The classic Cave Astrola telescope has become my roll-out, quick observing session ‘scope, often found in my driveway. I have also used it a few times at darker sites when I expect the weather to be damp or dewy as a Newtonian is more protected.
While the restoration job was finished some time ago, I never got around to re-coating the optics. Meanwhile the telescope has seen good service on many occasions as I enjoyed this fun-to-use instrument.
The optics did need some attention… The primary mirror from the Astrola appeared to have not been re-coated since it was made in 1978. Thus the aluminum coating was over 40 years old. While the coating looked bad, it was still serviceable, producing reasonable images.
Still, the loss of light due to the old aluminum coating was probably reducing the effectiveness of this 8″ telescope to something more like a 6″ telescope. I had meant to get it re-coated some time ago, but we know how these things work.
The vog has been thick, really thick. Even here on the west side of the island it is enough that visibility is limited to a few miles, the mountains and ocean are lost in the haze. With the ongoing eruptions on the other side of the island and a lack of wind the vog has enveloped the entire island in gray. At times you can even smell it, the tang of sulfur in the air.
As the crescent moon set this evening it was reddened by the vog. Washed with a ruby red that was reminiscent of an eclipse. This image has been processed for noise and contrast, while the color was unchanged from the raw image. It really looked like this…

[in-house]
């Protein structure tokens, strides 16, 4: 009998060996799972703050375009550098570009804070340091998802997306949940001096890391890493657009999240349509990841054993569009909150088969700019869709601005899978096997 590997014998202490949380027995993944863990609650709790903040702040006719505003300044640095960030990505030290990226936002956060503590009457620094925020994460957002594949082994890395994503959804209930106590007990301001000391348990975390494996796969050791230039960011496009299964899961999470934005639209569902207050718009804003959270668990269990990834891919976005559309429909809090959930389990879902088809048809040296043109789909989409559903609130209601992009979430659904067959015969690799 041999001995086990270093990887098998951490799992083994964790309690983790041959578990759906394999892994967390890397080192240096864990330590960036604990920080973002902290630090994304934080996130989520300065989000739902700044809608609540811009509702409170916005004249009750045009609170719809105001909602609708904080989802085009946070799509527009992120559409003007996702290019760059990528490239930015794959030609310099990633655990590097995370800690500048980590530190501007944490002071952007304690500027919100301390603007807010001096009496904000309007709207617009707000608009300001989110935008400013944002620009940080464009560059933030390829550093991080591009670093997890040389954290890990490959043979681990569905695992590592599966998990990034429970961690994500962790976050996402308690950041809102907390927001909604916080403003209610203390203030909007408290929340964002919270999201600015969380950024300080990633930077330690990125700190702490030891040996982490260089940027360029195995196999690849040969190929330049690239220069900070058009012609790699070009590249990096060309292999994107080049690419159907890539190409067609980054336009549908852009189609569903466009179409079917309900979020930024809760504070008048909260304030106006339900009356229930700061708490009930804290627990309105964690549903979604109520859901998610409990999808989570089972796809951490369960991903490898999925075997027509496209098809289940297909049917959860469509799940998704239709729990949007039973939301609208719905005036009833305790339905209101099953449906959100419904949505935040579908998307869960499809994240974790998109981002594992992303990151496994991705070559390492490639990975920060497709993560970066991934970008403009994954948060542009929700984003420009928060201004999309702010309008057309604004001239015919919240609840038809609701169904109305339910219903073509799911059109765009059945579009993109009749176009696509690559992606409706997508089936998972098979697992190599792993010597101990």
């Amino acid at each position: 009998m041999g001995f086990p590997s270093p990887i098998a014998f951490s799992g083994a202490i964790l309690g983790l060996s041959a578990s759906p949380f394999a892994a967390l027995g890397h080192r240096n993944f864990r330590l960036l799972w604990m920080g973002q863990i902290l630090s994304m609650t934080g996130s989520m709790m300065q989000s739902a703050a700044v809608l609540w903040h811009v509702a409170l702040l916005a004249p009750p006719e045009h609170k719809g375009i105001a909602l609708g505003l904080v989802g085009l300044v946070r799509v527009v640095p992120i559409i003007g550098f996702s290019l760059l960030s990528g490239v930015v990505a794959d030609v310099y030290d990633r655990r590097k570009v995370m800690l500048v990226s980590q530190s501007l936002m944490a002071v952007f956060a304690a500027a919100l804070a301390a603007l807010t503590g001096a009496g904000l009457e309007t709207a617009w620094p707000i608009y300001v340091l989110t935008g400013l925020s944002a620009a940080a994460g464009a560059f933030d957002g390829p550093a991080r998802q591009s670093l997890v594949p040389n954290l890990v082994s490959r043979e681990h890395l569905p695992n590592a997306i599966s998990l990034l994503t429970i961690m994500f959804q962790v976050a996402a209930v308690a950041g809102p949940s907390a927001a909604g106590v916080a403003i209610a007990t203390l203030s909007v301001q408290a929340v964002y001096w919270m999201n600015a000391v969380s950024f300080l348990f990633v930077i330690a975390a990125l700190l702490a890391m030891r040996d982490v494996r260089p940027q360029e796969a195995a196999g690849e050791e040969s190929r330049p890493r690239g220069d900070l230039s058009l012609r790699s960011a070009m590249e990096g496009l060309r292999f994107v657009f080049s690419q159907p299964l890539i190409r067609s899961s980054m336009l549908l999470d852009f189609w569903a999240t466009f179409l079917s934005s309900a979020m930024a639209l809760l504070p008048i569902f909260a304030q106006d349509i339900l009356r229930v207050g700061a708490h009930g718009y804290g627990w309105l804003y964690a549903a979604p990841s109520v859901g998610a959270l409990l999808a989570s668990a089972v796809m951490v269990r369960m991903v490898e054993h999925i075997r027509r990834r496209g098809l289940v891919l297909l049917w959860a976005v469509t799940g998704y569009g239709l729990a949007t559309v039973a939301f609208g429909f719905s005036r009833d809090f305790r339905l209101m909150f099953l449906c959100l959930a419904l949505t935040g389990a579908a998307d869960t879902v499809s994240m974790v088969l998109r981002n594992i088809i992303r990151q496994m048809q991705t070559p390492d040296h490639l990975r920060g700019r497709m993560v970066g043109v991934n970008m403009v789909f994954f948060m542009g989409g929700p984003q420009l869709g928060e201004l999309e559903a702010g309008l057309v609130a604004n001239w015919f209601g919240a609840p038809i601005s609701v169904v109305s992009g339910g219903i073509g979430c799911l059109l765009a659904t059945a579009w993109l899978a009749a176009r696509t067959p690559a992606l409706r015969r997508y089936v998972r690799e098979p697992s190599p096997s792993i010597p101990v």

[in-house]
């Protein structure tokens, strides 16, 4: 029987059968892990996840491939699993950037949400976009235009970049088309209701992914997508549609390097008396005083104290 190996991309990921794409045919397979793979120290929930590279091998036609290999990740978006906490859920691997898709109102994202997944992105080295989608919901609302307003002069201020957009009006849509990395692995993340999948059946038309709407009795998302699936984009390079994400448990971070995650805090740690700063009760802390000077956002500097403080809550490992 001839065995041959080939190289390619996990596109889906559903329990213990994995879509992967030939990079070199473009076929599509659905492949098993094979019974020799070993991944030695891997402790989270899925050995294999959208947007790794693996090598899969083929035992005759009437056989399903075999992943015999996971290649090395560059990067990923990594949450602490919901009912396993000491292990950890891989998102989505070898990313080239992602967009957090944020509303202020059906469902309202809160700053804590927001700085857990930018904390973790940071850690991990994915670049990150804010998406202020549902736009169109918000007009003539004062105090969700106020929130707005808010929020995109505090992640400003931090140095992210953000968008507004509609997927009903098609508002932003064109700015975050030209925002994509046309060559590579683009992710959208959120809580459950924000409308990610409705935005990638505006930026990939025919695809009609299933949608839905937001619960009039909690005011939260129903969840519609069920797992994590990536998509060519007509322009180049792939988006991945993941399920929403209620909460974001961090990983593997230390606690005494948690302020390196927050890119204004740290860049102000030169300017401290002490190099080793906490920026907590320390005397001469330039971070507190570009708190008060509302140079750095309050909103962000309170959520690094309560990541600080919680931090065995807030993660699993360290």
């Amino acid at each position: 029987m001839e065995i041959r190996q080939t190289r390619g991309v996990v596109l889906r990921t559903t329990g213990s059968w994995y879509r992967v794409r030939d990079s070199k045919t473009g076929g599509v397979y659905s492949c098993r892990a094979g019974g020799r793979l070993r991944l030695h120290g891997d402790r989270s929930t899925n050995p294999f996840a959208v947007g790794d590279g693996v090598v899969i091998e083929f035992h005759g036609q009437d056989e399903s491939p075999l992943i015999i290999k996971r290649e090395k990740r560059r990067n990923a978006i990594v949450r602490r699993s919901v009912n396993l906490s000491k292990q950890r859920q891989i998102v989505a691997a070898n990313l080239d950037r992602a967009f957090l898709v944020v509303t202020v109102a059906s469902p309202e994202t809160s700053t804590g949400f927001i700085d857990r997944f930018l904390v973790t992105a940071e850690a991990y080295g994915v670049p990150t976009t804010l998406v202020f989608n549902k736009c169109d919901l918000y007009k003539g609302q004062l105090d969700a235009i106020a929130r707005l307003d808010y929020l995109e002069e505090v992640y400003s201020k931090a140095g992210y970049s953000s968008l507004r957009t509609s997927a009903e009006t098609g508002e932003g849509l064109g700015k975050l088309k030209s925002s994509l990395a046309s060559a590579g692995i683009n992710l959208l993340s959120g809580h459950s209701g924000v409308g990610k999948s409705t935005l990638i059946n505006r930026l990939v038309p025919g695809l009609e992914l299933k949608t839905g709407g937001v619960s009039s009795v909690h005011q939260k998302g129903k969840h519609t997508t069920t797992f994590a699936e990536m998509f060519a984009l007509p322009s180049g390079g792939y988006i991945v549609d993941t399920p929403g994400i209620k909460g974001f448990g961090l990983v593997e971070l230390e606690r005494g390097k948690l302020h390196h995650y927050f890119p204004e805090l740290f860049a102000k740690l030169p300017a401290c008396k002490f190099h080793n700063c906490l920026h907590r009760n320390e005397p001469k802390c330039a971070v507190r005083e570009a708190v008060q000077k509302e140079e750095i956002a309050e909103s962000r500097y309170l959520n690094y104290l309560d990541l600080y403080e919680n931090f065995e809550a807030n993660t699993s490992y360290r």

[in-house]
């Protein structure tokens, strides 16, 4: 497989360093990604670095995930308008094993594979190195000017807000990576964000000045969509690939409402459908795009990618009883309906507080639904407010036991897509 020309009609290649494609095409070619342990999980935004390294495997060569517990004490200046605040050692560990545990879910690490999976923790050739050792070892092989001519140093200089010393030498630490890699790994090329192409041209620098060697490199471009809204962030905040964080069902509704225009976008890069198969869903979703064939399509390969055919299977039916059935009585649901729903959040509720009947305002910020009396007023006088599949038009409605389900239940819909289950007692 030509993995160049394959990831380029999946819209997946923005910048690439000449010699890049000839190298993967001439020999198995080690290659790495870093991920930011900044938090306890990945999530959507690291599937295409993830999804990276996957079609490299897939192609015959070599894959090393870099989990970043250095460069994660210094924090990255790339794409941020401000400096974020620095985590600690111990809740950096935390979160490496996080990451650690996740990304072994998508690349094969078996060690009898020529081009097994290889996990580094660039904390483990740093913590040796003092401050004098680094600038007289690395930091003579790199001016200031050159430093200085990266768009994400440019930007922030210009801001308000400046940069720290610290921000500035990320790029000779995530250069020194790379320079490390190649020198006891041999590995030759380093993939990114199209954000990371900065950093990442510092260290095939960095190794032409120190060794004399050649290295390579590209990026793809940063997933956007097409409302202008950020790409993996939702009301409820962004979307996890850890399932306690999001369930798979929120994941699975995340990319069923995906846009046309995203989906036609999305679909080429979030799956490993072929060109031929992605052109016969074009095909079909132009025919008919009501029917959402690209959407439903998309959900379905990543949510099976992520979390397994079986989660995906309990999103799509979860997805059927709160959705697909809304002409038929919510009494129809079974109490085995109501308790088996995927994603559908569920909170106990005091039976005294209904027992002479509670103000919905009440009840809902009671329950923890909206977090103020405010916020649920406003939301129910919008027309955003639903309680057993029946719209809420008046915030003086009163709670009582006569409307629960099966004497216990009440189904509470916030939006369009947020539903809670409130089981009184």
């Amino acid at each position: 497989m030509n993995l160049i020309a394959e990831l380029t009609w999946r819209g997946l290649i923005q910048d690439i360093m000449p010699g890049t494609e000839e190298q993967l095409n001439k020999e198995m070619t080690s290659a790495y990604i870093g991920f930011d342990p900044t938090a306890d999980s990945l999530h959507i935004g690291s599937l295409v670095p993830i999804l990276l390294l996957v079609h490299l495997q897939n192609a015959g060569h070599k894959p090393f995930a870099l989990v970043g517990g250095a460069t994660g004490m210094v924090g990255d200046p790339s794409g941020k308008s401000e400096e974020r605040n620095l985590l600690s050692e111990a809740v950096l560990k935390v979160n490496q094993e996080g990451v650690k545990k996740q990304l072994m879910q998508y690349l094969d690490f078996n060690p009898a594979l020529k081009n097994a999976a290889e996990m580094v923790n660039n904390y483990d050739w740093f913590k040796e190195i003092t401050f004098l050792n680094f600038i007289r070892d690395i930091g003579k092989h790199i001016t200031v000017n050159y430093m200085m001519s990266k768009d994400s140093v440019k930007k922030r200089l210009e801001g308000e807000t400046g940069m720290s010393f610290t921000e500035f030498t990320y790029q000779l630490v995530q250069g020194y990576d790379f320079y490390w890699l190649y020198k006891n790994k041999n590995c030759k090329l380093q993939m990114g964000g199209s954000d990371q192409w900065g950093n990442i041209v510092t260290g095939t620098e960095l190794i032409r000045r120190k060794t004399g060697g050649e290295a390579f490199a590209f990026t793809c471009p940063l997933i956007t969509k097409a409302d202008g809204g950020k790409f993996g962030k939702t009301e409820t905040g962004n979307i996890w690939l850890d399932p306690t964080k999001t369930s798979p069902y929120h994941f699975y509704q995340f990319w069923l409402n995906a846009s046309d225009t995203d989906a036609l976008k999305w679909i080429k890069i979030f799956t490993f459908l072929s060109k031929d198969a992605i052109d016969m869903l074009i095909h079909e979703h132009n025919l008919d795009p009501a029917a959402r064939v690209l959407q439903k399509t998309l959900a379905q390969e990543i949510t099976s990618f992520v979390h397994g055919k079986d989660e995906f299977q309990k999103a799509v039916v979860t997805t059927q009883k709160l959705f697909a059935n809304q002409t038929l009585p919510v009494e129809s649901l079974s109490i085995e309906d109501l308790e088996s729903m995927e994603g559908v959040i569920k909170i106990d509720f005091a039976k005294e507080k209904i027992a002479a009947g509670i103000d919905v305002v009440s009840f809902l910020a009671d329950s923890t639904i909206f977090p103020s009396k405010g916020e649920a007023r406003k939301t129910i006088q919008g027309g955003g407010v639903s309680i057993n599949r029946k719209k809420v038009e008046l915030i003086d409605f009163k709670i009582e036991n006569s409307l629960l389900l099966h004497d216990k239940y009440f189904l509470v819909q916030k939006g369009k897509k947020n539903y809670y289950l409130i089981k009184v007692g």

I do enjoy a nice project I can work on, get my hands dirty, and use my skills. A classic telescope in need of restoration? Just the thing.
This telescope was literally rescued from the trash. Matt, the owner of the excellent Mountain Road Cycles in Waimea found the telescope at the transfer station.
Matt put a message into the folks at the observatory, who represent more than a few of his customers. The info was quickly forwarded to me, as everyone here knows I build and restore telescopes for fun.
My Astrola is now operational, with final assembly and collimation completed a week ago. So far I have used it for several evening sessions of observing from the driveway. The result is several pages of notes in the observing log, wandering through nebulae, clusters, and binary stars in Orion, Canis Major, and Puppis.
When I was just starting my journey in astronomy the Cave Optical advertisement in each month’s Sky and Telescope was something to inspire dreams in a young teenager. In many ways those dreams have never been forgotten.